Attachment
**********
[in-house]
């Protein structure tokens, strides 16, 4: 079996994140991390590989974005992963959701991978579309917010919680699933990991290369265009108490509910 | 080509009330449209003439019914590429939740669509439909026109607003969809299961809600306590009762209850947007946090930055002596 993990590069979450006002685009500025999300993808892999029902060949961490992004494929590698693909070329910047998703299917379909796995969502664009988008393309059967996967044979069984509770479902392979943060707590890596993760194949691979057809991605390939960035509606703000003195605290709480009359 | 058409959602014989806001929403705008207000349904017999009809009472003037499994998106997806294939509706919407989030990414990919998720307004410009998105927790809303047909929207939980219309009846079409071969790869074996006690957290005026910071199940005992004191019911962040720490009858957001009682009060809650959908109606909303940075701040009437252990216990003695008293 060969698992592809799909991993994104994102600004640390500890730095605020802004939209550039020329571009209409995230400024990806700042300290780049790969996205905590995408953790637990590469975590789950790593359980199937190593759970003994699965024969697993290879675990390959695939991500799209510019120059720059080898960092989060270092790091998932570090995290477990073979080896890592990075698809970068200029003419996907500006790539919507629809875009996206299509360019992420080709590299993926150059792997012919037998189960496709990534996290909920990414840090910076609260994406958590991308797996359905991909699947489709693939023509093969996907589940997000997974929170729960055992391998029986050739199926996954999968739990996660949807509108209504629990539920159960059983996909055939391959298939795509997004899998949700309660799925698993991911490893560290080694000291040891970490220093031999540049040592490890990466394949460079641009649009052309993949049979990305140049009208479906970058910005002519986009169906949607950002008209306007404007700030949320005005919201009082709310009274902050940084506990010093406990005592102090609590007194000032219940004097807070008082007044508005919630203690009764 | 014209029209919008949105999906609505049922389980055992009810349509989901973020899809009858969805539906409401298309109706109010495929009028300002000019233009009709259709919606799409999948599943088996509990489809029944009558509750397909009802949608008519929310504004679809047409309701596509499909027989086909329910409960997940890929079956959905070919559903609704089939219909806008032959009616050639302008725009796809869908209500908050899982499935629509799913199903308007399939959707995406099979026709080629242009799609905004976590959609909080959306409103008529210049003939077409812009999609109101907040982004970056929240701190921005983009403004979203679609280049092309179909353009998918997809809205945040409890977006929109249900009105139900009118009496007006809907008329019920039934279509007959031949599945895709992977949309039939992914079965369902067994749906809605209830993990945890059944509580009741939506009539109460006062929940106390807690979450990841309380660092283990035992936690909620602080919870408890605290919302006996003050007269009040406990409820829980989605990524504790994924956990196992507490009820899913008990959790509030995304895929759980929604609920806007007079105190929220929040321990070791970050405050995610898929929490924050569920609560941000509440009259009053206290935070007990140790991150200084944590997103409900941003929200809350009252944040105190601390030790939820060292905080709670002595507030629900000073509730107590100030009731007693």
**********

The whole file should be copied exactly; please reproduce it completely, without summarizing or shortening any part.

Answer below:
[in-house]
């Protein structure tokens, strides 16, 4: 079996994140991390590989974005992963959701991978579309917010919680699933990991290369265009108490509910 | 080509009330449209003439019914590429939740669509439909026109607003969809299961809600306590009762209850947007946090930055002596 993990590069979450006002685009500025999300993808892999029902060949961490992004494929590698693909070329910047998703299917379909796995969502664009988008393309059967996967044979069984509770479902392979943060707590890596993760194949691979057809991605390939960035509606703000003195605290709480009359 | 058409959602014989806001929403705008207000349904017999009809009472003037499994998106997806294939509706919407989030990414990919998720307004410009998105927790809303047909929207939980219309009846079409071969790869074996006690957290005026910071199940005992004191019911962040720490009858957001009682009060809650959908109606909303940075701040009437252990216990003695008293 060969698992592809799909991993994104994102600004640390500890730095605020802004939209550039020329571009209409995230400024990806700042300290780049790969996205905590995408953790637990590469975590789950790593359980199937190593759970003994699965024969697993290879675990390959695939991500799209510019120059720059080898960092989060270092790091998932570090995290477990073979080896890592990075698809970068200029003419996907500006790539919507629809875009996206299509360019992420080709590299993926150059792997012919037998189960496709990534996290909920990414840090910076609260994406958590991308797996359905991909699947489709693939023509093969996907589940997000997974929170729960055992391998029986050739199926996954999968739990996660949807509108209504629990539920159960059983996909055939391959298939795509997004899998949700309660799925698993991911490893560290080694000291040891970490220093031999540049040592490890990466394949460079641009649009052309993949049979990305140049009208479906970058910005002519986009169906949607950002008209306007404007700030949320005005919201009082709310009274902050940084506990010093406990005592102090609590007194000032219940004097807070008082007044508005919630203690009764 | 014209029209919008949105999906609505049922389980055992009810349509989901973020899809009858969805539906409401298309109706109010495929009028300002000019233009009709259709919606799409999948599943088996509990489809029944009558509750397909009802949608008519929310504004679809047409309701596509499909027989086909329910409960997940890929079956959905070919559903609704089939219909806008032959009616050639302008725009796809869908209500908050899982499935629509799913199903308007399939959707995406099979026709080629242009799609905004976590959609909080959306409103008529210049003939077409812009999609109101907040982004970056929240701190921005983009403004979203679609280049092309179909353009998918997809809205945040409890977006929109249900009105139900009118009496007006809907008329019920039934279509007959031949599945895709992977949309039939992914079965369902067994749906809605209830993990945890059944509580009741939506009539109460006062929940106390807690979450990841309380660092283990035992936690909620602080919870408890605290919302006996003050007269009040406990409820829980989605990524504790994924956990196992507490009820899913008990959790509030995304895929759980929604609920806007007079105190929220929040321990070791970050405050995610898929929490924050569920609560941000509440009259009053206290935070007990140790991150200084944590997103409900941003929200809350009252944040105190601390030790939820060292905080709670002595507030629900000073509730107590100030009731007693």